With a view to its participation at the United Nations Framework Convention on Climate Change (UNFCCC) that will take place in Mexico in December 2010, the Chilean government made it known through its Ministry for the Environment that the country will take a decisive stand in favor of the need to reach a substantive and legally binding agreement with a view to reducing polluting gas emissions in the world.
The ministry explained that the decision is based on two principles: respect for common but differentiated obligations –alluding to the historic responsibility of the industrialized countries in giving rise to the problem– and the need for the developed nations to assume ambitious emission-reducing commitments.
Thus, and in spite of being responsible for only 0.2% of the planet’s emissions, Chile ratified its self-imposed commitment to achieve a 20% reduction of its greenhouse gas (GHG) emissions by 2020, while insisting on the urgency of reaching a global binding agreement in this regard.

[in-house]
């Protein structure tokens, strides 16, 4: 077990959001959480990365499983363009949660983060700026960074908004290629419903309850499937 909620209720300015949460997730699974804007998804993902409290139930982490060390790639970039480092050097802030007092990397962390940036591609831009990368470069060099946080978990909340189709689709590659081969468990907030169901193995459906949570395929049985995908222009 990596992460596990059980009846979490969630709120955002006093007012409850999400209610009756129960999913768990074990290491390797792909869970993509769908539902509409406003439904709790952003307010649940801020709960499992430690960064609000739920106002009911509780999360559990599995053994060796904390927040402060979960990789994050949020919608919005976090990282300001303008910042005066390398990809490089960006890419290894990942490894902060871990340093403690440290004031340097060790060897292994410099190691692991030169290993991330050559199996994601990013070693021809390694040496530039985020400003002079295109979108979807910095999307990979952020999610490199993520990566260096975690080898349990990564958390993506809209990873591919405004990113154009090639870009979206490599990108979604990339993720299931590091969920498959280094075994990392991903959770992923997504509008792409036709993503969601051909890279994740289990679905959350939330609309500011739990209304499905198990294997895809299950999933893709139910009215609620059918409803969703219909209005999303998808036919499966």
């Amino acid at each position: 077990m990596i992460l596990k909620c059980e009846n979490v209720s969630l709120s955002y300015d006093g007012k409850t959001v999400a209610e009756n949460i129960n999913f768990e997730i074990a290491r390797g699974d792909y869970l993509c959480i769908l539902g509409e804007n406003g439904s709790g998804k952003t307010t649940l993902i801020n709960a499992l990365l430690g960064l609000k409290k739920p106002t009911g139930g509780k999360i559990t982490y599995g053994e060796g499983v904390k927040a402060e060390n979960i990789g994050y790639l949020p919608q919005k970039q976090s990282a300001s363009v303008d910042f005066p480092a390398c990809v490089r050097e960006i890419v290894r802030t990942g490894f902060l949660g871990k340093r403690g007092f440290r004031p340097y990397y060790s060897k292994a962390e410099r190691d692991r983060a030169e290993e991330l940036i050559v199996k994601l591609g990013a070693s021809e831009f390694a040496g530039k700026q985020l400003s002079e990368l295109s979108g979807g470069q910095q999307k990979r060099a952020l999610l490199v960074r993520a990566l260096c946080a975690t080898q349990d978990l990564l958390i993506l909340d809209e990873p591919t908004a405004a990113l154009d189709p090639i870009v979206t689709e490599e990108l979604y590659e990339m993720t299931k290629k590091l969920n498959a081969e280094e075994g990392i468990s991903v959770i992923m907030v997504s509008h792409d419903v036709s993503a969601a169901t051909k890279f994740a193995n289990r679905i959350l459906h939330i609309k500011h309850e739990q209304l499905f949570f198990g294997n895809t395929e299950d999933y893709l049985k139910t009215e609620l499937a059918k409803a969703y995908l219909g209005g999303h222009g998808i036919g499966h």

Chile’s official position has even greater merit taking into account that, in accordance with the Kyoto Protocol, the country has no legal obligation to reduce its polluting gases.
“It is our firm intention to develop nationally appropriate mitigation actions, by implementing public policies that will provide incentives for the efficient use of energy and its renewable sources”, stated the Minister for the Environment, María Ignacia Benítez.
To this aim, the official convened a council of ministers that will analyze the potential mitigation alternatives that could be implemented in the next few years, in addition to determining the instruments required to put these measures into action.
“The country is already developing mitigating actions in areas as important as energy efficiency, renewable energies, forestry and reforestation development, as well as the conservation of the natural forests and continual improvements in the public transportation system”, added Benítez.
Concrete examples of these policies can be appreciated in the north of the country, where wind farms are already in place and there is increasing development in the use of solar energy.
The forthcoming internatio nal summit on climate change is scheduled to take place at the end of this year in Cancún, Mexico, and will be directed mainly at establishing a package of operational measures that will enable immediate action to be initiated by the countries.
Another of the themes on the agenda is to set in motion short-term financial commitments on the part of the industrialized world.